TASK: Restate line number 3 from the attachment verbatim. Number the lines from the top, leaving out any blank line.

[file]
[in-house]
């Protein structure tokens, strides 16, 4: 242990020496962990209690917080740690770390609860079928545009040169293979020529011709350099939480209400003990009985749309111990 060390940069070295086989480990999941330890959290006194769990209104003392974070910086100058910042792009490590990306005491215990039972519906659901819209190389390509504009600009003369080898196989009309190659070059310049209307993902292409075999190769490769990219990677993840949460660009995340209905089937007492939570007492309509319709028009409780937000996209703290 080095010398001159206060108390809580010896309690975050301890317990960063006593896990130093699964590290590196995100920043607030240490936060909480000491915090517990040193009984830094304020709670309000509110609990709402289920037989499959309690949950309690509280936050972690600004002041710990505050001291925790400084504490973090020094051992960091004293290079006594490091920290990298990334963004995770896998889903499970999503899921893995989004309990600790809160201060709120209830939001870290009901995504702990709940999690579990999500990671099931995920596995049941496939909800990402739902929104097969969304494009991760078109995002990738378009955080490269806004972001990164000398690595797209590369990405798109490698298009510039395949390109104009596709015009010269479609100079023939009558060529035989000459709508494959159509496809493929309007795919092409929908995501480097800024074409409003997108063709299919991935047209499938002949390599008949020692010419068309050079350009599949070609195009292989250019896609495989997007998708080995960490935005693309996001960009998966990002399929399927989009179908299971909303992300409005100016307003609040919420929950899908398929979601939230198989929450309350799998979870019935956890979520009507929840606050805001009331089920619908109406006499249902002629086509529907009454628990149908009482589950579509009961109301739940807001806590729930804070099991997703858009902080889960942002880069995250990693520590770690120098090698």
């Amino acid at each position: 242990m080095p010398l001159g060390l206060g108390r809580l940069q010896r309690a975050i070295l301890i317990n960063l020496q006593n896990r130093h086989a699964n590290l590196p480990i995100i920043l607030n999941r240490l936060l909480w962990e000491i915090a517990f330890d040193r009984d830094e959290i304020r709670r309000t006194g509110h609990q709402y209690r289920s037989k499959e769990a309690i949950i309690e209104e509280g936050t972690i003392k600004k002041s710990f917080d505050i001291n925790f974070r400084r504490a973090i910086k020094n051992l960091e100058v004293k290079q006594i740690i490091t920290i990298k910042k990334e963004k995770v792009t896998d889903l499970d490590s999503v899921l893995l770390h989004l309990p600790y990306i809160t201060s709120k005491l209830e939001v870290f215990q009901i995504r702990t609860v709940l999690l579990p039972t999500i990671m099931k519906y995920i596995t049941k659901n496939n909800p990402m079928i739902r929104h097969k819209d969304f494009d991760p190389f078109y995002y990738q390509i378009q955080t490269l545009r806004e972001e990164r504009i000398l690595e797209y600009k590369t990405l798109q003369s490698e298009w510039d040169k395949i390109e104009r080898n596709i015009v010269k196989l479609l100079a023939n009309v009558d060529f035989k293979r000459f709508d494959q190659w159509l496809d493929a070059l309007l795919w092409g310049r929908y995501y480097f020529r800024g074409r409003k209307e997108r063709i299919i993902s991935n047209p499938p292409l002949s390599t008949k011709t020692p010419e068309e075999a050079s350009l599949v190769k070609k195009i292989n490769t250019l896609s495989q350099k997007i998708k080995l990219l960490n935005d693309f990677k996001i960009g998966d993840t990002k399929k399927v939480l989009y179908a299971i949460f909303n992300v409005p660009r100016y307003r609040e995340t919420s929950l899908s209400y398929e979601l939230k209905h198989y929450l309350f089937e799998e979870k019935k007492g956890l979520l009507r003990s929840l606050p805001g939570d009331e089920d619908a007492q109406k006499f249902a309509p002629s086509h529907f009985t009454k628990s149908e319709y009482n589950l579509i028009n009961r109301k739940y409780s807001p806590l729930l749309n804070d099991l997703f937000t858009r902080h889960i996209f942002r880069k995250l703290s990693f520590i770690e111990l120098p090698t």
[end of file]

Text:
């Amino acid at each position: 242990m080095p010398l001159g060390l206060g108390r809580l940069q010896r309690a975050i070295l301890i317990n960063l020496q006593n896990r130093h086989a699964n590290l590196p480990i995100i920043l607030n999941r240490l936060l909480w962990e000491i915090a517990f330890d040193r009984d830094e959290i304020r709670r309000t006194g509110h609990q709402y209690r289920s037989k499959e769990a309690i949950i309690e209104e509280g936050t972690i003392k600004k002041s710990f917080d505050i001291n925790f974070r400084r504490a973090i910086k020094n051992l960091e100058v004293k290079q006594i740690i490091t920290i990298k910042k990334e963004k995770v792009t896998d889903l499970d490590s999503v899921l893995l770390h989004l309990p600790y990306i809160t201060s709120k005491l209830e939001v870290f215990q009901i995504r702990t609860v709940l999690l579990p039972t999500i990671m099931k519906y995920i596995t049941k659901n496939n909800p990402m079928i739902r929104h097969k819209d969304f494009d991760p190389f078109y995002y990738q390509i378009q955080t490269l545009r806004e972001e990164r504009i000398l690595e797209y600009k590369t990405l798109q003369s490698e298009w510039d040169k395949i390109e104009r080898n596709i015009v010269k196989l479609l100079a023939n009309v009558d060529f035989k293979r000459f709508d494959q190659w159509l496809d493929a070059l309007l795919w092409g310049r929908y995501y480097f020529r800024g074409r409003k209307e997108r063709i299919i993902s991935n047209p499938p292409l002949s390599t008949k011709t020692p010419e068309e075999a050079s350009l599949v190769k070609k195009i292989n490769t250019l896609s495989q350099k997007i998708k080995l990219l960490n935005d693309f990677k996001i960009g998966d993840t990002k399929k399927v939480l989009y179908a299971i949460f909303n992300v409005p660009r100016y307003r609040e995340t919420s929950l899908s209400y398929e979601l939230k209905h198989y929450l309350f089937e799998e979870k019935k007492g956890l979520l009507r003990s929840l606050p805001g939570d009331e089920d619908a007492q109406k006499f249902a309509p002629s086509h529907f009985t009454k628990s149908e319709y009482n589950l579509i028009n009961r109301k739940y409780s807001p806590l729930l749309n804070d099991l997703f937000t858009r902080h889960i996209f942002r880069k995250l703290s990693f520590i770690e111990l120098p090698t």